In a controversial move, Jimmy Lai, a media mogul in Hong Kong was arrested reportedly under a new security law. He is the owner of Next Digital Ltd which runs the flagship newspaper, Apple Daily. Police personnel were seen carrying boxes out of Lai's organisation's office. The news organisation has...
Hong Kong media tycoon and long-time China critic Jimmy Lai was found not guilty of criminal intimidation on Thursday. The pro-democracy activist was also arrested last month under Beijing's controversial national security law. Adam Reed reports.
CNN reports Hong Kong media tycoon Jimmy Lai was arrested early Monday. Lai is known for his support of the city's pro-democracy movement and criticism of China. The arrest comes under the new security law imposed on the city last month by Beijing, which bans "collusion with foreign forces." The Hong Kong Police Force say seven people were arrested, aged 39 to 72. Charges against them include collusion with foreign forces to endanger national security, and conspiracy to commit fraud.
Hong Kong media tycoon Jimmy Lai became the highest-profile person arrested under a new national security law on Monday, detained over suspected collusion with foreign forces as around 200 police searched the offices of his Apple Daily newspaper. Soraya Ali reports.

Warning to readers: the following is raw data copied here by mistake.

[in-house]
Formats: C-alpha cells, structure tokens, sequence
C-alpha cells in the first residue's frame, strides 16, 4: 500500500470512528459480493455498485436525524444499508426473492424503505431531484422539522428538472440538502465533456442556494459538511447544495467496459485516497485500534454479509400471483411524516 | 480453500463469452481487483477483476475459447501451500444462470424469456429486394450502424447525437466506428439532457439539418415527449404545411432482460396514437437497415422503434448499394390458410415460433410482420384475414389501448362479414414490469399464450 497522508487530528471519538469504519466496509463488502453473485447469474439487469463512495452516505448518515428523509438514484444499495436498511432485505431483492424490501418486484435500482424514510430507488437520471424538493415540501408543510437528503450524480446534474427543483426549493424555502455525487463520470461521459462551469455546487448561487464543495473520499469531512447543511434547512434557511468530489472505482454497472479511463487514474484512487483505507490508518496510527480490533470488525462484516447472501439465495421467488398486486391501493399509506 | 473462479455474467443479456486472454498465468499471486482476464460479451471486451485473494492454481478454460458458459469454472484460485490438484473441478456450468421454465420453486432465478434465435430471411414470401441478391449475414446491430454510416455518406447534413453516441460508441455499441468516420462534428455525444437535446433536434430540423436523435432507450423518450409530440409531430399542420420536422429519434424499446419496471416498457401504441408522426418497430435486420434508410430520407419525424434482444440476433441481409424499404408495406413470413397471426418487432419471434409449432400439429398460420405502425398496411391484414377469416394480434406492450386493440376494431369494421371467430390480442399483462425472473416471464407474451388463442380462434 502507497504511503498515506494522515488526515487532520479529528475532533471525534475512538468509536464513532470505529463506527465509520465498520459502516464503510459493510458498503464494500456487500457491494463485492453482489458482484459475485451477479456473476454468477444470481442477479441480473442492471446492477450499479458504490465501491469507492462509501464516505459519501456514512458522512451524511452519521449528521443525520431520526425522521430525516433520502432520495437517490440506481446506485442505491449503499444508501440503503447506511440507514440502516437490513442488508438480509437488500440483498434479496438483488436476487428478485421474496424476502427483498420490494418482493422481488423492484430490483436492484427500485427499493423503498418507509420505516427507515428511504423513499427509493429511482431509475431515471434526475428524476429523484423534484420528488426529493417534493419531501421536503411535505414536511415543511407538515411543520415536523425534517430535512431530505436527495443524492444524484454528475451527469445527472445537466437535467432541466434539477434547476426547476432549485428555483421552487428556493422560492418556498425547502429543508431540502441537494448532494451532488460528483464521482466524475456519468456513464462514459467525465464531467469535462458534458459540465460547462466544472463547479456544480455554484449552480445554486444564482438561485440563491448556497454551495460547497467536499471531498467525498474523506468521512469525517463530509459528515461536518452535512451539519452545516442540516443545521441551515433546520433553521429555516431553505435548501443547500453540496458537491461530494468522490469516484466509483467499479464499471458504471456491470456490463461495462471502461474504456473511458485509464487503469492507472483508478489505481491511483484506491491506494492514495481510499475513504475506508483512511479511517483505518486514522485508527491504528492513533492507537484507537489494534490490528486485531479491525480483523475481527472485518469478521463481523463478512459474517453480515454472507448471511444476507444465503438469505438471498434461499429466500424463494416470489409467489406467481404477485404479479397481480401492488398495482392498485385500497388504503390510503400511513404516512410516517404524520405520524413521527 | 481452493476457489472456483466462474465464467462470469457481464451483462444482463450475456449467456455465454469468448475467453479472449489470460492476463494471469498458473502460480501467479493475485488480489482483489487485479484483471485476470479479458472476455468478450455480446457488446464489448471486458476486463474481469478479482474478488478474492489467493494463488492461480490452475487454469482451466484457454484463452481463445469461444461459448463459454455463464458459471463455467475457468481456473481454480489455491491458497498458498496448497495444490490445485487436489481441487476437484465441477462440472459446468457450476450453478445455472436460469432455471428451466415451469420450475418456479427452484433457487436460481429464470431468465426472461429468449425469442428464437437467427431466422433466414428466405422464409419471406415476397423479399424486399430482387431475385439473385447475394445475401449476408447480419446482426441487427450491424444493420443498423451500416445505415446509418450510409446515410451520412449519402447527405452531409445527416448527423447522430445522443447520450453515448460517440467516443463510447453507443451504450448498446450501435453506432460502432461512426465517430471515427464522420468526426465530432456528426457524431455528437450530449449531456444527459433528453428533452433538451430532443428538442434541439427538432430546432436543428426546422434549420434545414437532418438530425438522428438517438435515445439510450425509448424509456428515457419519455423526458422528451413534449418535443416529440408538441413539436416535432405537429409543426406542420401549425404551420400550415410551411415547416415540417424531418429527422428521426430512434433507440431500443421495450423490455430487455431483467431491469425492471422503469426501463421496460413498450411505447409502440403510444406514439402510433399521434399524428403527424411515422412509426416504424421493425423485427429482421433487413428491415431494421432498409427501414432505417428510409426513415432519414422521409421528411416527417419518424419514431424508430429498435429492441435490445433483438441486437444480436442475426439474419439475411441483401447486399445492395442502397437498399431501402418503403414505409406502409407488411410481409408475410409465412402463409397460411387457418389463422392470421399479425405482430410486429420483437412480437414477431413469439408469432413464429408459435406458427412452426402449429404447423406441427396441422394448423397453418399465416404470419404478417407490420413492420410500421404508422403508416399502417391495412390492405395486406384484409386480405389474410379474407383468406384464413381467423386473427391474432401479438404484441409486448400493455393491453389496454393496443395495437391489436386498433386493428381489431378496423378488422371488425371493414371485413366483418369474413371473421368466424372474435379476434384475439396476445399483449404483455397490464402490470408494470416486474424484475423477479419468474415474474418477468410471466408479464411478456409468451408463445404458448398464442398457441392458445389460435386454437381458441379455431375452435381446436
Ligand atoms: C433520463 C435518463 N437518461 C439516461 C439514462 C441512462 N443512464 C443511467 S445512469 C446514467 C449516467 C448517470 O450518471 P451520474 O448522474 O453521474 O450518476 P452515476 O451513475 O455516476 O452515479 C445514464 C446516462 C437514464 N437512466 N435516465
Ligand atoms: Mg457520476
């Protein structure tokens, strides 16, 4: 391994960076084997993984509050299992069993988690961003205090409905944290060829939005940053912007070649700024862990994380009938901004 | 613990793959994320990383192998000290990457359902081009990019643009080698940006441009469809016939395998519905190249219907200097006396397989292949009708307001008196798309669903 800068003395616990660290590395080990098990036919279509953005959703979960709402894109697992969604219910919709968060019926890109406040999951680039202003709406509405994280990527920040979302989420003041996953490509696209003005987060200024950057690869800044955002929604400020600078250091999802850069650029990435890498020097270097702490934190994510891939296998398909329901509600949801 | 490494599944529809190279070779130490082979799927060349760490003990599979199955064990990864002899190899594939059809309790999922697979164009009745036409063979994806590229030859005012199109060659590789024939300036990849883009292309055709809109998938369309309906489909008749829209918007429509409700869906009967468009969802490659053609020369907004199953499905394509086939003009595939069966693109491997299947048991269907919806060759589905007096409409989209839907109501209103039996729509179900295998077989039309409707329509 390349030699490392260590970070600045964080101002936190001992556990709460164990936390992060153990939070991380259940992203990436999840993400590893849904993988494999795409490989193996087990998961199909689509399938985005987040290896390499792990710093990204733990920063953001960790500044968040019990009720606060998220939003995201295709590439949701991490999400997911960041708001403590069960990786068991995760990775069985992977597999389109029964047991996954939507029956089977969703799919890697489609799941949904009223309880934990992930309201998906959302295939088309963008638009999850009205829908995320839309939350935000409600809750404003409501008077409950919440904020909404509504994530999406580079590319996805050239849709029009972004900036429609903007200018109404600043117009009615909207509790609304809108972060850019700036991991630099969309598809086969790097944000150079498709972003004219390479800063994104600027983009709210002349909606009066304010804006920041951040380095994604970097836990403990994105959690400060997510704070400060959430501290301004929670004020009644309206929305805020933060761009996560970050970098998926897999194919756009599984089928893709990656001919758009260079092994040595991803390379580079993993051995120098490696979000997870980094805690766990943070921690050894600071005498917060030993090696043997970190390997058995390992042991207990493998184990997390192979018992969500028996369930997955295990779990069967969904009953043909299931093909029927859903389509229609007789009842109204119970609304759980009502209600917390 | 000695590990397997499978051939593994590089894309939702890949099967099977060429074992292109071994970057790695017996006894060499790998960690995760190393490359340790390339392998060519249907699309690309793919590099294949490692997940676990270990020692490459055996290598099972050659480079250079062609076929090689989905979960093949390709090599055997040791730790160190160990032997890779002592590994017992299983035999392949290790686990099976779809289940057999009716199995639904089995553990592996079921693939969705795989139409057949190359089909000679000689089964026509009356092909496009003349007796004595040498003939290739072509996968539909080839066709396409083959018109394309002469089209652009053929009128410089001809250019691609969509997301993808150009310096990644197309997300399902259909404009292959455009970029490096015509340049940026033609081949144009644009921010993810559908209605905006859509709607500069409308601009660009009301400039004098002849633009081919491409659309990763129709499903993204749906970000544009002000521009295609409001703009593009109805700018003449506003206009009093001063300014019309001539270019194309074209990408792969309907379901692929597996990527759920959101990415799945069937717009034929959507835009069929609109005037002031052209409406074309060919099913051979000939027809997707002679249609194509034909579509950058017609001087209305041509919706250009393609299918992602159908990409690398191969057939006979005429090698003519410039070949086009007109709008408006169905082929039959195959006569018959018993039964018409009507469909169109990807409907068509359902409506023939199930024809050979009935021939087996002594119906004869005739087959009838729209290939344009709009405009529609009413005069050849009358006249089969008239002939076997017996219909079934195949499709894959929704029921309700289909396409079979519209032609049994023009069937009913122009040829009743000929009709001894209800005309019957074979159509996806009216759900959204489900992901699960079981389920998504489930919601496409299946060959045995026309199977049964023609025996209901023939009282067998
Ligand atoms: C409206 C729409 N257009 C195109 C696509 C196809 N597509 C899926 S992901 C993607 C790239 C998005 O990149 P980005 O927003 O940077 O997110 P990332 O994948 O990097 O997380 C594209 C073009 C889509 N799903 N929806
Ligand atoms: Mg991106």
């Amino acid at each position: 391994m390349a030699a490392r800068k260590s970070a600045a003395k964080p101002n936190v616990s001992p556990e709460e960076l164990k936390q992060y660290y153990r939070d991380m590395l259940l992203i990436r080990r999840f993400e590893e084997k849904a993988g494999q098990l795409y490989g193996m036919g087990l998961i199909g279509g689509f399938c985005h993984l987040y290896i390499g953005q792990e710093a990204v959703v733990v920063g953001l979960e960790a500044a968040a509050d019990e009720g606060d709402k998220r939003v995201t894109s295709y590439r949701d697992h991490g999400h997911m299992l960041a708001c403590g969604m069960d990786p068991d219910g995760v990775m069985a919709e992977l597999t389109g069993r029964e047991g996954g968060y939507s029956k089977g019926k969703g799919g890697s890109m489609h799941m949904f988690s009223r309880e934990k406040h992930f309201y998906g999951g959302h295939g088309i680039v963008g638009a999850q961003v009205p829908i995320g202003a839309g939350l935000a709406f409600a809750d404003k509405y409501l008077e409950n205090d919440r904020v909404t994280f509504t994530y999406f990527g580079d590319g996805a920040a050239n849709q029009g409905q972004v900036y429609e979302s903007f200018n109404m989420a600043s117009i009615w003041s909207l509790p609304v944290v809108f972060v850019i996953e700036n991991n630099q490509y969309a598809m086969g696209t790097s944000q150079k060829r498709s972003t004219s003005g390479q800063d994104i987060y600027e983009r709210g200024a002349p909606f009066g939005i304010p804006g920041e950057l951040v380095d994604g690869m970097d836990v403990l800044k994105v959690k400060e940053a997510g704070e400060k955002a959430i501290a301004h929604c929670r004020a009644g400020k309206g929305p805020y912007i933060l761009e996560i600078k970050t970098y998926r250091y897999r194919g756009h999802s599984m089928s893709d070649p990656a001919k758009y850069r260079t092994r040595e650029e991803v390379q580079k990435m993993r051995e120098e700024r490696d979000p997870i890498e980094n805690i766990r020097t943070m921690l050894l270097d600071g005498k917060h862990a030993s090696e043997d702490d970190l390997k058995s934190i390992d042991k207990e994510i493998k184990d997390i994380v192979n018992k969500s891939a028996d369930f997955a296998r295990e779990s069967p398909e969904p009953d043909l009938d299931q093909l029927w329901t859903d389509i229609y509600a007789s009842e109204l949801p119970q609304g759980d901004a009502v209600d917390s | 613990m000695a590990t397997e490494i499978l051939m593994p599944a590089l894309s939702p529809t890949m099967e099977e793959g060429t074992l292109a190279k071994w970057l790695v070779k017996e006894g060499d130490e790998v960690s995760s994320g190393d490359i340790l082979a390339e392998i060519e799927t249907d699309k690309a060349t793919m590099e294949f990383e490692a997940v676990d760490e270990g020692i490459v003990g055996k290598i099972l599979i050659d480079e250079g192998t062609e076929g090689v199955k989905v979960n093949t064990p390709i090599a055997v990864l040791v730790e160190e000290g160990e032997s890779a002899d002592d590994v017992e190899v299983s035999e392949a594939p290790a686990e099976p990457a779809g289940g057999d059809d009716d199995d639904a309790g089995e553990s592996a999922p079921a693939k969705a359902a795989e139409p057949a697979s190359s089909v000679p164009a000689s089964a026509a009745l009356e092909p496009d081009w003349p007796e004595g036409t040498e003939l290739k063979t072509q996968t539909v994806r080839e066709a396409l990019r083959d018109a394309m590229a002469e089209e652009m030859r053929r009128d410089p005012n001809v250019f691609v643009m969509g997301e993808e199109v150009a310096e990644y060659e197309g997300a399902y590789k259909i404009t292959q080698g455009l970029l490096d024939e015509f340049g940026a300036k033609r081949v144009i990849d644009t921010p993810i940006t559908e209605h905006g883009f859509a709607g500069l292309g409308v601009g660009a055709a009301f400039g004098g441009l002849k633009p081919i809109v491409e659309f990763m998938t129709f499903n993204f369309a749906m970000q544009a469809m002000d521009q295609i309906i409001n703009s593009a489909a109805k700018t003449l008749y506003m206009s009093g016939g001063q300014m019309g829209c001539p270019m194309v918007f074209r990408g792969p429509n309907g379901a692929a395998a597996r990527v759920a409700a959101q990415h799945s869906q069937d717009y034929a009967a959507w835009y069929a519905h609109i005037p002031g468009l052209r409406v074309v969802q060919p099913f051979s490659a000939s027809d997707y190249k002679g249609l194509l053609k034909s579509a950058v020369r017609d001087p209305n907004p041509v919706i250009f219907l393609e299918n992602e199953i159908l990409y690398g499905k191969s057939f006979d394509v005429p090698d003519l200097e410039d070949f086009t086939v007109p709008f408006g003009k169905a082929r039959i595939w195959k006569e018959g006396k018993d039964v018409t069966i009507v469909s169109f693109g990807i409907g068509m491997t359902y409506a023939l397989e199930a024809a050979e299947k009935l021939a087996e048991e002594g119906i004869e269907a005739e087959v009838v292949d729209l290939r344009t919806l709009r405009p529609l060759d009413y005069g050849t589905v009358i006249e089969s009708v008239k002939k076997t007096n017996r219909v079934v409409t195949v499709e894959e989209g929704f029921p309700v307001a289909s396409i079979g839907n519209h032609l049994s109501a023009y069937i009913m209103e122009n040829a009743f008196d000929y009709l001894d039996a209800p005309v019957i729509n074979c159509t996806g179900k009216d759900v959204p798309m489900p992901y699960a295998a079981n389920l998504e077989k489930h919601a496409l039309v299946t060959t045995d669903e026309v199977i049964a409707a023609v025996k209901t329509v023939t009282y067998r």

The United States appears to be getting on China's very last nerve. That is, if the remarks made by China's Ambassador to the United Nations on Thursday truly reflects Beijing's sentiments. According to CNN, at a tense meeting of the UN Security Council, Zhang Jun said Thursday that the US has 'created enough troubles for the world already.' Zhang Jun's comments was a retort to US Representative to the UN Kelly Craft, who accused China of hiding the virus's origin and minimizing its danger.
A protest was organised against China outside the United Nations office in Geneva, Switzerland. The 3-day long demonstration, consisting of a photo exhibition, was organised by a group called the World Uyghur Congress. It was titled 'Made In China = Uyghur Forced Labour'. The protestors accused the Chinese government of forcing the Uyghurs, a Muslim minority group in the country's northwest Xinjiang province, into forced labour and even attempting a genocide. Beijing has allegedly been trying to stamp out the community's religious and cultural identity in order to assimilate it more fully into the majority Han Chinese community. Dolkun Isa, president of the World Uyghur Congress, sought international pressure on China to stop the Uyghurs' persecution and boycott by international companies to prevent forced labour. Watch the full video for more.
Credit: HT Digital Content Duration: 02:14Published